Robin DeRosa's article was filled with so many interesting ideas and stories that I am struggling with getting everything straight in my mind to put my own thoughts together, but I will do my best. She started off talking about the Digital Pedagogy Lab which holds a five day institute discussing aspects of digital teaching and learning in educational arenas, such in hybrid courses. What really caught my attention was when she spoke about University of Wisconsin at Madison Professor Sara Goldrick-Rab, who was critiscized and harrased for comments she made on Twitter. What she said isn't important for my response, even though I did take the time to look up the incidernt because I found it very interesting. It made me very angry to read how she was attacked for her opninions- granted she probably could have been more tactful with what she was saying, but the thing that upsets me is the way that people attack and harrass others for speaking their opinions in public and it to me is one of the downfalls of speaking about political or economical issues because people will always bring it to a personal level.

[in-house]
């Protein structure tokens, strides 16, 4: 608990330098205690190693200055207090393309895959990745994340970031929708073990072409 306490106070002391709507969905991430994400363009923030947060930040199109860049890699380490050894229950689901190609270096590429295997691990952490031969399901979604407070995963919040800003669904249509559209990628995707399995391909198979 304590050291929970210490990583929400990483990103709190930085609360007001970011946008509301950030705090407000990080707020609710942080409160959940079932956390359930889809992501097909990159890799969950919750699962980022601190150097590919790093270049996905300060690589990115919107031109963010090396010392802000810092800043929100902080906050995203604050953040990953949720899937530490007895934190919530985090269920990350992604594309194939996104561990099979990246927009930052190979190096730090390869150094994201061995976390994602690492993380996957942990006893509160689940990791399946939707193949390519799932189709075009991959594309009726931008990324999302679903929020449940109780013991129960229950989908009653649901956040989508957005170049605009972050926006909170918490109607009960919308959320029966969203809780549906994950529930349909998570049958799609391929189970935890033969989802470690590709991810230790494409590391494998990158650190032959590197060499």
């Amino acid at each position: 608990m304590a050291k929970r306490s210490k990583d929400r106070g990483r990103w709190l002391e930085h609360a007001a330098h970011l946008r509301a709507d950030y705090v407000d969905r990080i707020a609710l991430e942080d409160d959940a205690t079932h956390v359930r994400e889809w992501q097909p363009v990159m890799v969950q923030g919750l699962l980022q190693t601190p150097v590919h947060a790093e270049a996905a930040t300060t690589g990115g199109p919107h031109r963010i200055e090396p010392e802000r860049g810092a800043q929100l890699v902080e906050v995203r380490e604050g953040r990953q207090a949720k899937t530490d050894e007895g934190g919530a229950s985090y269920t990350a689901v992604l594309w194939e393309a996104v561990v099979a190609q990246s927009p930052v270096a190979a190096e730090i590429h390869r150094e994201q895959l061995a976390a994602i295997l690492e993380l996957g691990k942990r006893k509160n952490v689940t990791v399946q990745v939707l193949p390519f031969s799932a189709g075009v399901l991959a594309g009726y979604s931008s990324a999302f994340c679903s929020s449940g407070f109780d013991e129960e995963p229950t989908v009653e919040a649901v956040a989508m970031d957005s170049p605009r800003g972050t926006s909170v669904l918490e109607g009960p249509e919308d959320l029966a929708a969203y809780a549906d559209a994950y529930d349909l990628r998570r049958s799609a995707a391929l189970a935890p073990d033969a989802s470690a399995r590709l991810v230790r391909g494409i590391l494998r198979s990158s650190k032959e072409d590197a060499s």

The other thing that greatly interested me in the article was DeRosa's work in Open Educational Resources (OER) and her idea to further their work past just lowering textbook costs to include an effort to: "refigure the OER movement to champion open public networks as a learner-developed educational space." Meaning she wants to make textbooks and othwer material free and open-liscensed. She herself calls this radical and while as a student, I love the idea of not having to pay for textbooks, I agree that this is a radical notion that would be very difficult to make reality. She mentions that they would need a public commons that could support this and a way to share the cost of the labor it takes to produce these materials, and she admits that there really isn't a platform available yet for this. Still I like her ideals and hopes that there will be public spaces for teachers and students to lteach and learn without the financial control of these companies that are driven by profit and not by what is best for public education.
I had trouble understanding exactly what the Institute and DeRosa are trying to do, but I still agree with a lot of the article and enjoyed reading it.